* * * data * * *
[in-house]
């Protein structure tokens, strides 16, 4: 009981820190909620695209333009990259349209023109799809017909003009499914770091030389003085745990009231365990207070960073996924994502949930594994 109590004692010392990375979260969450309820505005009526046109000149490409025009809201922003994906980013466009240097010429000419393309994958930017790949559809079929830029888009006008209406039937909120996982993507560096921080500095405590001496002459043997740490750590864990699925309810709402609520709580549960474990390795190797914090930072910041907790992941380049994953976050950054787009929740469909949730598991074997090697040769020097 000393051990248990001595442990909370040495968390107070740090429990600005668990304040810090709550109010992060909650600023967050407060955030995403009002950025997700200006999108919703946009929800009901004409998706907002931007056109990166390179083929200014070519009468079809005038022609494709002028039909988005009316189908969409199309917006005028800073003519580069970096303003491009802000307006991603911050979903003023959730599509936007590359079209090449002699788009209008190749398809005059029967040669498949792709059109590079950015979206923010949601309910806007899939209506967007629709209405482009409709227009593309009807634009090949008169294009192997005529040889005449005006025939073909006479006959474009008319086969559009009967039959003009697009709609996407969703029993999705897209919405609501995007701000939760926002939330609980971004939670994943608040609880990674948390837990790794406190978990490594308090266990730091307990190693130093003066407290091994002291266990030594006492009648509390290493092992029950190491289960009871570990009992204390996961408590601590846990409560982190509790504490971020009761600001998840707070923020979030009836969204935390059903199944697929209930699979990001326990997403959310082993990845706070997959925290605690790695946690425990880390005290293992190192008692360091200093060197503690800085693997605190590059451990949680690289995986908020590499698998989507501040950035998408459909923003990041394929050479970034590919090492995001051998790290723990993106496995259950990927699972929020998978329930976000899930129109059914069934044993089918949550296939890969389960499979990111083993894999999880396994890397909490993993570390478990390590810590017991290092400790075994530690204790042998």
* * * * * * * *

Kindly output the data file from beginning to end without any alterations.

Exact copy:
[in-house]
């Protein structure tokens, strides 16, 4: 009981820190909620695209333009990259349209023109799809017909003009499914770091030389003085745990009231365990207070960073996924994502949930594994 109590004692010392990375979260969450309820505005009526046109000149490409025009809201922003994906980013466009240097010429000419393309994958930017790949559809079929830029888009006008209406039937909120996982993507560096921080500095405590001496002459043997740490750590864990699925309810709402609520709580549960474990390795190797914090930072910041907790992941380049994953976050950054787009929740469909949730598991074997090697040769020097 000393051990248990001595442990909370040495968390107070740090429990600005668990304040810090709550109010992060909650600023967050407060955030995403009002950025997700200006999108919703946009929800009901004409998706907002931007056109990166390179083929200014070519009468079809005038022609494709002028039909988005009316189908969409199309917006005028800073003519580069970096303003491009802000307006991603911050979903003023959730599509936007590359079209090449002699788009209008190749398809005059029967040669498949792709059109590079950015979206923010949601309910806007899939209506967007629709209405482009409709227009593309009807634009090949008169294009192997005529040889005449005006025939073909006479006959474009008319086969559009009967039959003009697009709609996407969703029993999705897209919405609501995007701000939760926002939330609980971004939670994943608040609880990674948390837990790794406190978990490594308090266990730091307990190693130093003066407290091994002291266990030594006492009648509390290493092992029950190491289960009871570990009992204390996961408590601590846990409560982190509790504490971020009761600001998840707070923020979030009836969204935390059903199944697929209930699979990001326990997403959310082993990845706070997959925290605690790695946690425990880390005290293992190192008692360091200093060197503690800085693997605190590059451990949680690289995986908020590499698998989507501040950035998408459909923003990041394929050479970034590919090492995001051998790290723990993106496995259950990927699972929020998978329930976000899930129109059914069934044993089918949550296939890969389960499979990111083993894999999880396994890397909490993993570390478990390590810590017991290092400790075994530690204790042998």